Session Overview
POSTER 16: BPH - Outdoor and indoor comfort, and link with health
Thursday, 23/Jul/2015:
3:00pm - 4:00pm


Regional differences in the impacts of temperature extremes on cardiovascular health in the Czech Republic

Ales Urban1,2, Jan Kysely1

1Institute of Atmospheric Physics AS CR, Czech Republic; 2Faculty of Science, Charles University, Prague, Czech Republic

Both high and low temperature extremes are associated with pronounced effects on human health in mid-latitudes. While the effects of heat stress are exacerbated in cities, cold-related mortality may be less pronounced in urban areas, due to higher temperatures, lower wind chill effect, and better accessibility of health services (particularly during heavy snowfall episodes). The present study resumes previous research that examined differences in the impacts of temperature extremes between the city of Prague and a rural region in the Czech Republic (South Bohemia), by evaluating in detail spatial patterns of the effects of high and low temperature extremes on cardiovascular mortality and morbidity (hospital admissions). We make use of age-standardized mortality and morbidity datasets since 1994, and examine the impacts on main groups of cardiovascular diseases in individual regions of the Czech Republic. Using the Census 2001 databases, regions with relatively high and low socioeconomic status (SES) are identified in the first step, and they are further split according to the proportion of urban population and into predominantly industrial and agricultural areas. Differences in the impacts of heat- and cold-stress on mortality and morbidity in these regions are examined. We apply Generalized Additive Models (GAMs) to model relationships between air temperature, biometeorological indices (apparent temperature, physiologically equivalent temperature) and mortality or morbidity, adjusted for environmental and socioeconomic confounders and/or modifiers. After taking into account lagged effects in temperature-mortality relationships, we find that heat-related mortality is most pronounced in highly urbanised districts with low SES, while cold stress leads to excess mortality especially in rural districts with low SES. The results help identify population most at risk and improve biometeorological warning systems as well as other measures preventing negative heat- and cold-stress effects on public health.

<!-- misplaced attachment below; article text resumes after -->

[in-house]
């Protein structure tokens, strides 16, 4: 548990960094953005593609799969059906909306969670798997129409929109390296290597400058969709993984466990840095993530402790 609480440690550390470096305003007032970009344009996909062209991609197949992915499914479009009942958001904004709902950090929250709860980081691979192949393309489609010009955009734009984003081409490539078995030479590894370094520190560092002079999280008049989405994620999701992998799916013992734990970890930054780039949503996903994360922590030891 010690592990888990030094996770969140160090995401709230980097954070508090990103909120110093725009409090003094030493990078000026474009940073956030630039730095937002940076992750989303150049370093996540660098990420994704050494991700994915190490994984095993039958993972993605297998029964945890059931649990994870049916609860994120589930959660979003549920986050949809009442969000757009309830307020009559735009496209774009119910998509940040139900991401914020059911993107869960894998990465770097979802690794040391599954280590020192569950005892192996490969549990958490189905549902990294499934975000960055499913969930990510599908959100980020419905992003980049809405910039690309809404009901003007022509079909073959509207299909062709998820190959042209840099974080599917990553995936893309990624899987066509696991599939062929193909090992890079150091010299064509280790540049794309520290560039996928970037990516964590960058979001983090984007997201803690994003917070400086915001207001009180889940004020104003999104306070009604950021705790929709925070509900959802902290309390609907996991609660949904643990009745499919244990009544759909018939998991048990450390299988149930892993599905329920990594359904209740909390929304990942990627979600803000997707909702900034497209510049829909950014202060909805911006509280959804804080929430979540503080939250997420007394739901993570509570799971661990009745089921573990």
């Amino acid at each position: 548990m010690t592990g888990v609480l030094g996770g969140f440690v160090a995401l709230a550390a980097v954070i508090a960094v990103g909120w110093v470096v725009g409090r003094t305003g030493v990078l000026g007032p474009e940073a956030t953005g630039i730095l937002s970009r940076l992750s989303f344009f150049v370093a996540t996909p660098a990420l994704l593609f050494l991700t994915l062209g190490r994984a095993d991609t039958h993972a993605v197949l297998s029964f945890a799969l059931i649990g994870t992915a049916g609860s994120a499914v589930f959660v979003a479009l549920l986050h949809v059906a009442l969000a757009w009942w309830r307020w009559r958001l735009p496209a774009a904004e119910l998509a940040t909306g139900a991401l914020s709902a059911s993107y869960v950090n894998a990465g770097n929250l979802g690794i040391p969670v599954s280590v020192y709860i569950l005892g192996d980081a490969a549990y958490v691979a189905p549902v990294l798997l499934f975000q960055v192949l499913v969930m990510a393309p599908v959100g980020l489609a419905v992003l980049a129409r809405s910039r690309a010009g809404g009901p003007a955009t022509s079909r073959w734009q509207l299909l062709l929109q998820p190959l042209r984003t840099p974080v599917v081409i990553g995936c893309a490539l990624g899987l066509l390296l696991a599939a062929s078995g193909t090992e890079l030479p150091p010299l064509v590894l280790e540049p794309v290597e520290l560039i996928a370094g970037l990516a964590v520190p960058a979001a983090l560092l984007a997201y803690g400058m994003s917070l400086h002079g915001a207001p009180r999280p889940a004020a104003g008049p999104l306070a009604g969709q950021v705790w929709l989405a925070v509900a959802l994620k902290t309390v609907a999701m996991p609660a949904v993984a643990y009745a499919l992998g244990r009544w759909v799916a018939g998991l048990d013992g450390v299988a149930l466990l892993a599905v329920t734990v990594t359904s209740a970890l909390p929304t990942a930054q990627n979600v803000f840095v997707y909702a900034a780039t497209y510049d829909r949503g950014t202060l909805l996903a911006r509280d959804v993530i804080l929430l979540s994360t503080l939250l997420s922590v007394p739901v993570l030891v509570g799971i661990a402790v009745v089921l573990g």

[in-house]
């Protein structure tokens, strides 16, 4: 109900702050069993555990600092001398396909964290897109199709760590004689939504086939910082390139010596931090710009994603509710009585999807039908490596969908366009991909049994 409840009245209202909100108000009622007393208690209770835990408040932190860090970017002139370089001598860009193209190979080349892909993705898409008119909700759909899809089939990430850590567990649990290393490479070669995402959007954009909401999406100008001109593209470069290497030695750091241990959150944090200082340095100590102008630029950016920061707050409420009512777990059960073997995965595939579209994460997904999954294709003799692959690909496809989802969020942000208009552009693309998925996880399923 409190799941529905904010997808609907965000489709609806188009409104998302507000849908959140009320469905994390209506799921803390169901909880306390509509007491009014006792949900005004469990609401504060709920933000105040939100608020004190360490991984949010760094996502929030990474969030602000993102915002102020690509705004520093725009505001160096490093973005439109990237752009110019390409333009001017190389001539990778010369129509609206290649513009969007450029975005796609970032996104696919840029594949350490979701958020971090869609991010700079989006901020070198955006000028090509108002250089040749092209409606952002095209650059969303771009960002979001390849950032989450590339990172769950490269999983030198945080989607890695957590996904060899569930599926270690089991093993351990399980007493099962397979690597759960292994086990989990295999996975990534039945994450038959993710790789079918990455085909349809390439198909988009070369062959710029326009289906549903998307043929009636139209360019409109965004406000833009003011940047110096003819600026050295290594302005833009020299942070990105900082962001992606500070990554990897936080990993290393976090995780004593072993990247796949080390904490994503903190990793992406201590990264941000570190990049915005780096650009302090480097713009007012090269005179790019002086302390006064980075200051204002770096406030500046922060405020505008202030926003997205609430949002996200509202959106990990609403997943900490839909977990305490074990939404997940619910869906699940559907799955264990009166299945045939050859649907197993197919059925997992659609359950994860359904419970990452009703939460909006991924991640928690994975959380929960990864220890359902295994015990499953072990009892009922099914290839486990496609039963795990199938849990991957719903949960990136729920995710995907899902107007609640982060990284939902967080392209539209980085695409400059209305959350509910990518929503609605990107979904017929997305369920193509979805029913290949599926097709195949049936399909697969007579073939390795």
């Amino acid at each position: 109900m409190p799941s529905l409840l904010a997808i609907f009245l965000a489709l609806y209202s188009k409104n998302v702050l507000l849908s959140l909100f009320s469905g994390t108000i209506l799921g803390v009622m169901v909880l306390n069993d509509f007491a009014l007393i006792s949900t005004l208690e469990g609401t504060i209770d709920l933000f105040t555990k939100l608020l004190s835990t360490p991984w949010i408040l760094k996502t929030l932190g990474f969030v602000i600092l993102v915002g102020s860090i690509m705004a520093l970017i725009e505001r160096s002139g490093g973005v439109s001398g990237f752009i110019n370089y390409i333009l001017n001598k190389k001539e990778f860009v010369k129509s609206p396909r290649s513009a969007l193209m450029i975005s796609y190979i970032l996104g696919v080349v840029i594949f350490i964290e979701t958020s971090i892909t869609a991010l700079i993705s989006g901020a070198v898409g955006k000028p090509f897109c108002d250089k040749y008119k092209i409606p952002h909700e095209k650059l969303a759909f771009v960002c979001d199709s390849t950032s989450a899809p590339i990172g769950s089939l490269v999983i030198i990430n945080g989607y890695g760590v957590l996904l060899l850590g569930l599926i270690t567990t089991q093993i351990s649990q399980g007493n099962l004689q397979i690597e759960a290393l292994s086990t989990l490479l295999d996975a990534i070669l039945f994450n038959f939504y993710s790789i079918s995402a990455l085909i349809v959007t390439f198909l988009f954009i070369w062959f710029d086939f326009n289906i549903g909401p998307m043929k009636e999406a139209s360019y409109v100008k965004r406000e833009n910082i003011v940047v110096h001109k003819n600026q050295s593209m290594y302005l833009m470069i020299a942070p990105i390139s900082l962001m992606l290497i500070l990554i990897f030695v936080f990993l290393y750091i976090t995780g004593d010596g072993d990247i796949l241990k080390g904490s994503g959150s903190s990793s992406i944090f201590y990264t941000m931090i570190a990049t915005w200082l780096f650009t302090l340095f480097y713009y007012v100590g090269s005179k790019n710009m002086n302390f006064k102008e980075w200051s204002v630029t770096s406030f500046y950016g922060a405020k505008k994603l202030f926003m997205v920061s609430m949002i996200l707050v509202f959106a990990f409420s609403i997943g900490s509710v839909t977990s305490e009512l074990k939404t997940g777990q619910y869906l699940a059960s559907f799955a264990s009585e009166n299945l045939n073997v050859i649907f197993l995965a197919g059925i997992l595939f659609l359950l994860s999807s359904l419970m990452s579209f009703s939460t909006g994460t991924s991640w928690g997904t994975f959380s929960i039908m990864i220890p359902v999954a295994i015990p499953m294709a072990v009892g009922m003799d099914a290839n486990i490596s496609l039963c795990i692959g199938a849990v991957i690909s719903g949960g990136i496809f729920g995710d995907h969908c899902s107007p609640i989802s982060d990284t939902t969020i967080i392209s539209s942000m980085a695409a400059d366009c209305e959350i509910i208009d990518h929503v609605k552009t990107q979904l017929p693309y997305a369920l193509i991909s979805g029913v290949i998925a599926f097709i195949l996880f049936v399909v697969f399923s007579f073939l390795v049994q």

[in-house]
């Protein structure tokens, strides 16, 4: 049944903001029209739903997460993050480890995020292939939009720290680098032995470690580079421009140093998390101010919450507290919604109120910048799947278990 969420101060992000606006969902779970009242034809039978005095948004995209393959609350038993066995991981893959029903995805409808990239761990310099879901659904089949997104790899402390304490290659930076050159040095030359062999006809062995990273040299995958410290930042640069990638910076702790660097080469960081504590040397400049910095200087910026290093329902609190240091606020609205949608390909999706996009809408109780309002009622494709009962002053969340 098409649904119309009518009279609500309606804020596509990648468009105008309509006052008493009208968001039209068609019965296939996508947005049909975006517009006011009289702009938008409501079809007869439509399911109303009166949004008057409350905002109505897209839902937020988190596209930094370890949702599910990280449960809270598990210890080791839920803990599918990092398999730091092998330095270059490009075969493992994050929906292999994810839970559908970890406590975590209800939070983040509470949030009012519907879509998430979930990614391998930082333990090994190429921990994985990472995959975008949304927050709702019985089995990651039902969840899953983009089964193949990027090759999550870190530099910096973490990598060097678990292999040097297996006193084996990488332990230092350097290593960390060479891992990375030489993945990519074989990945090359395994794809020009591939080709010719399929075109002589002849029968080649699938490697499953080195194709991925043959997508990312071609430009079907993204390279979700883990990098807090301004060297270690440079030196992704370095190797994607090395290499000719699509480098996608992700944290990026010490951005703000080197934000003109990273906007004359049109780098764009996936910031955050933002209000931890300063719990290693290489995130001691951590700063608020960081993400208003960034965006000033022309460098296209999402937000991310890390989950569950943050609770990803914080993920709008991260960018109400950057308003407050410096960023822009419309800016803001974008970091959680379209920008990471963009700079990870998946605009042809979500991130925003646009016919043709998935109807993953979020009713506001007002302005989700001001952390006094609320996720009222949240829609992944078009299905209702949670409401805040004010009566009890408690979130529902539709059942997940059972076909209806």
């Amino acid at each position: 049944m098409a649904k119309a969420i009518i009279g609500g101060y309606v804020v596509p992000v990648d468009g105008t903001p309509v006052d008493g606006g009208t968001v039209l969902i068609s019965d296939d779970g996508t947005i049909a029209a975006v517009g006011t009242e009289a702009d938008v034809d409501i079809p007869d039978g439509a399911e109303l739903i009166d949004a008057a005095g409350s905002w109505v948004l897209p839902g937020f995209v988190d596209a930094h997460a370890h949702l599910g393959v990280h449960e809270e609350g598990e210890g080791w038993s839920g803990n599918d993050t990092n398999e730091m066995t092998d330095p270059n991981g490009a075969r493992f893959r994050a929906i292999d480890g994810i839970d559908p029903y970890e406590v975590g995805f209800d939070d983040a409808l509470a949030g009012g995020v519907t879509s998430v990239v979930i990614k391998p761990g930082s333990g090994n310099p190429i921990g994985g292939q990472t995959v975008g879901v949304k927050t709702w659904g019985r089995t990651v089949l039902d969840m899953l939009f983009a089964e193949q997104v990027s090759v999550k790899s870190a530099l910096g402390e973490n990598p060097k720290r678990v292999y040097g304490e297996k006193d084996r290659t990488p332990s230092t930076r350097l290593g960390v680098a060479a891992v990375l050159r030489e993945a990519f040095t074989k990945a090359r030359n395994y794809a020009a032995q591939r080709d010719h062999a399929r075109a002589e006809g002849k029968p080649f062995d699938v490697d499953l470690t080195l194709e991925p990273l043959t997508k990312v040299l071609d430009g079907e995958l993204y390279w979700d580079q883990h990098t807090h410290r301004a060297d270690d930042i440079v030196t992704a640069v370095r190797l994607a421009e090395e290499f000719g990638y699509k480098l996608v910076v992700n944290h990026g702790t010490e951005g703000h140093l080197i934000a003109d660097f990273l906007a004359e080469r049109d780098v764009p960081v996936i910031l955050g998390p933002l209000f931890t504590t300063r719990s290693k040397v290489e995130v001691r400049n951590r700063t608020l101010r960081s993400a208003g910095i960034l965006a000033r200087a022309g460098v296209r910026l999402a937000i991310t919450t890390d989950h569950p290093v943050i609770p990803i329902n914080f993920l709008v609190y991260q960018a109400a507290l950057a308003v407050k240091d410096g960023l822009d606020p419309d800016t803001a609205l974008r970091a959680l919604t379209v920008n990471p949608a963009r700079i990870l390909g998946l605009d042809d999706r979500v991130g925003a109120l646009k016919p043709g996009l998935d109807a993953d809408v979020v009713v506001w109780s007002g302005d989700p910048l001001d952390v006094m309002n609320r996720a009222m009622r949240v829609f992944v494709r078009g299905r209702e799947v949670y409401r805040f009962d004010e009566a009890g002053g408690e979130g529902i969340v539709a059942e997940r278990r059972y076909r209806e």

Patricia Regina Chaves Drach1, Eduardo Leite Krüger2, Henrique Drach3


For the purpose of understanding thermal preferences and for defining a preliminary outdoor comfort range for the local population in downtown Rio de Janeiro, an extensive series of measurements with concurrent surveys was carried out through two summer periods in 2012/2013 and 2013/2014. The summer season was adopted in this case as this characterizes the most extreme part of the year in terms of thermal discomfort in Rio de Janeiro. Fourteen monitoring campaigns took place at seven different monitoring points in pedestrian areas with limited vehicle access. The monitoring points were pre-defined for evaluation in respect of urban geometry attributes (narrow streets, proximity to green spaces and urban parks, uniform / non-uniform street canyons, public squares) and are located near historic sites of interest. The definition of each point was based on photographic imagery of the surrounding area and on the obtained sky view factor (obtained with fisheye lens and calculated to each point). A Davis Vantage Pro2 weather station, equipped with temperature and humidity sensors, anemometer cup with wind vane, silicon pyranometer and globe thermometer was employed, which was mounted on a bycicle (‘Meteobike’) for easy access to each point. A comfort questionnaire was used for assessing the respondent’s thermal perception and sensation by means of two symmetrical 7-point two-pole scales. Respondents were eventual passers-by, with a residency in Rio de Janeiro of no less than six months and which were exposed to the outdoors at least for 15 minutes. The sample consists of 667 votes, 60% male and 40% female subjects, with age ranging 13-87 years-old. The field work comprised fourteen campaigns, which were carried out on clear days within the time interval from 10 am to 3 pm. Measured air temperature ranged 25-32° C and relative humidity 55-82%. A preliminary analysis suggests relevant relationships, such as a direct interference in the thermal sensation of passers from the presence of greenery. Results also point that index predictions (with the outdoor thermal index PET) seem to closely correlate to the actual thermal votes of respondents. Outcomes from this research could provide a reference range for planners towards climate responsive urban design.

POSTER 16-2-1861028_a.pdf

Cool effects and thermal comforts of different landscape conditions in a Nigerian University

Ifeoluwa Adebowale Balogun, Ayodeji Oluleye, Kehinde Olufunsho Ogunjobi

Federal University of Technology, Akure, Nigeria